There are strict parameters set on internships by the Fair Labor Standards Act (FLSA). If a private-sector employer does not meet the six-part test established by the FLSA, interns must be paid minimum wage and overtime compensation for their services. Under the FLSA, the term “employ” is defined broadly. Thus, internships in the for-profit sector are usually considered compensable employment, but under certain circumstances, participating individuals need not be compensated.

Whether employers are eligible for this narrow exception is determined on a case-by-case basis. The Department of Labor has the following criteria for making this determination:

  1. The internship, even though it includes the actual operation of the facilities of the employer, is similar to training given in an educational environment.
  2. The internship experience is for the benefit of the intern.
  3. The intern does not displace regular employees but works under the close supervision of existing staff.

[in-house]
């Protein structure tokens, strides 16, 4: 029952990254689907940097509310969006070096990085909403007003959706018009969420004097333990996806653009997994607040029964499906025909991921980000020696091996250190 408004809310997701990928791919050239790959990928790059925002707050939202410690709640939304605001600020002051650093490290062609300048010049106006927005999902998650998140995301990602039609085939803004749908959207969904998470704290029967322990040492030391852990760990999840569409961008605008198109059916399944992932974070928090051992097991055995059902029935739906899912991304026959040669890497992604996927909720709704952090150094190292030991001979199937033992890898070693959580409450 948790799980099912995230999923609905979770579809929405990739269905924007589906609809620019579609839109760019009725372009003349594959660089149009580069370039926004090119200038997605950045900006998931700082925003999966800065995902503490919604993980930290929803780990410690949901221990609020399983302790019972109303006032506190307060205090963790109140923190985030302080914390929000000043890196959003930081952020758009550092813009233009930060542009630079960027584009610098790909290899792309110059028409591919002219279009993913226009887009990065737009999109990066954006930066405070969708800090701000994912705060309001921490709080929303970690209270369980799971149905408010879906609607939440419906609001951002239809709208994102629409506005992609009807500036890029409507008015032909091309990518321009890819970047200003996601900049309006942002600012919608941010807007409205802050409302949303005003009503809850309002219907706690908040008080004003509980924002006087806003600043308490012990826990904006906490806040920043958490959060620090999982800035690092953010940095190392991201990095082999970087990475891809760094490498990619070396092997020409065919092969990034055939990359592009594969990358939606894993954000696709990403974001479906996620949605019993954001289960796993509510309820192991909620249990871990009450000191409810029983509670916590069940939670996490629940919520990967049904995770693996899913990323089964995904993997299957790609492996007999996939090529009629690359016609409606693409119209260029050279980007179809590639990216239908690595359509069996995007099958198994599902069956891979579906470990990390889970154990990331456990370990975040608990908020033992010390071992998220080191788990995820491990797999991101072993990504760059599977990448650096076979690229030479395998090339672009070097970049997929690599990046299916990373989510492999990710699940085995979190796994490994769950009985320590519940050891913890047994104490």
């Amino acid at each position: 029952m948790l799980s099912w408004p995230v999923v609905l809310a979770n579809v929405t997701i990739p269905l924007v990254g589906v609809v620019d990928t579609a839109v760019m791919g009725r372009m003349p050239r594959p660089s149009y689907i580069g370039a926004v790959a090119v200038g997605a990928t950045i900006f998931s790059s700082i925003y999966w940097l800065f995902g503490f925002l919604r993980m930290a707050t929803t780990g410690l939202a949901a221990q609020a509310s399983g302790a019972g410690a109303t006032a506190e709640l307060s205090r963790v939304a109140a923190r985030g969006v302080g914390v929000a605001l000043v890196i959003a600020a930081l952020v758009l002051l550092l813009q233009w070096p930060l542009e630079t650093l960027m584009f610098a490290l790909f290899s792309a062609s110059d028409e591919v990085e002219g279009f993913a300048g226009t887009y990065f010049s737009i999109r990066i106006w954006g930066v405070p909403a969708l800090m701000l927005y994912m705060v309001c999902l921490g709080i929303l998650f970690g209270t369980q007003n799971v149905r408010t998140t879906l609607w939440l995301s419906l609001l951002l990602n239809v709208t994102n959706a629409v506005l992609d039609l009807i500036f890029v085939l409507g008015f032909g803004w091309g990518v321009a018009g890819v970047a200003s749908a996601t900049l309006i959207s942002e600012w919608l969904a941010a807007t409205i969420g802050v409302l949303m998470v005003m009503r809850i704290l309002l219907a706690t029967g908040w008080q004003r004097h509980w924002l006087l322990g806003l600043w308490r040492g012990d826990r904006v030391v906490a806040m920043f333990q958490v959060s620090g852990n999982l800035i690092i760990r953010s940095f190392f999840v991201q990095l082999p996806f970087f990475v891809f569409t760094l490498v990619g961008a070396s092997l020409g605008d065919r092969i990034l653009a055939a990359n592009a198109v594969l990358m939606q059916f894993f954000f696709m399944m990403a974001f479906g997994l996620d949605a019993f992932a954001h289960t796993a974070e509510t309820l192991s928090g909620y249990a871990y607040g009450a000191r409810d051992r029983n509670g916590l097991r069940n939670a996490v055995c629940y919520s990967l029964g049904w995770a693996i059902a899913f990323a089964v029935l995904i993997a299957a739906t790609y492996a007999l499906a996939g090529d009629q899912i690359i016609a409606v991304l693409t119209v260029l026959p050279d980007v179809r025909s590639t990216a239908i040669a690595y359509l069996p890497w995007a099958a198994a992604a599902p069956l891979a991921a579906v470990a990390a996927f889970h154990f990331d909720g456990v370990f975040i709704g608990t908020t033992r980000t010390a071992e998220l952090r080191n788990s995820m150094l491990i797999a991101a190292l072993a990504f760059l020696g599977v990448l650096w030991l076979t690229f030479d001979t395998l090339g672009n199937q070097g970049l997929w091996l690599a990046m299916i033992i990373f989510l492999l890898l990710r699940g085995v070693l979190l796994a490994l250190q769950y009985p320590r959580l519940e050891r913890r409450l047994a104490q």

4. The employer that provides the training derives no immediate advantage from the activities of the intern, and occasionally its operations may actually be impeded.
  5. The intern is not necessarily entitled to a job at the conclusion of the internship.
  6. The employer and the intern understand that the intern is not entitled to wages for the time spent in the internship.

If these six factors are met, the wage and overtime requirements of an employment relationship under the FLSA are not triggered. The factors boil down to whether individuals are working for the benefit of their employer or to benefit themselves.

According to the Department of Labor, “the more an internship program is structured around a classroom or academic experience as opposed to the employer’s actual operations, the more likely the internship will be viewed as an extension of the individual’s educational experience.” Another way to ensure that interns are training, rather than being employed, is to provide the interns with skills that can be used in a variety of work settings. Interns should not perform a company’s routine work and the company should not be dependent upon the work of the intern. If this is the case, the intern is likely displacing regular employees. Further, internships exempt from FLSA requirements may not be used as an extended job interview or “trial period.”

If you have questions about whether you have been fairly compensated, contact experienced New York employment law attorneys, call us at 800-807-2209 for a free consultation.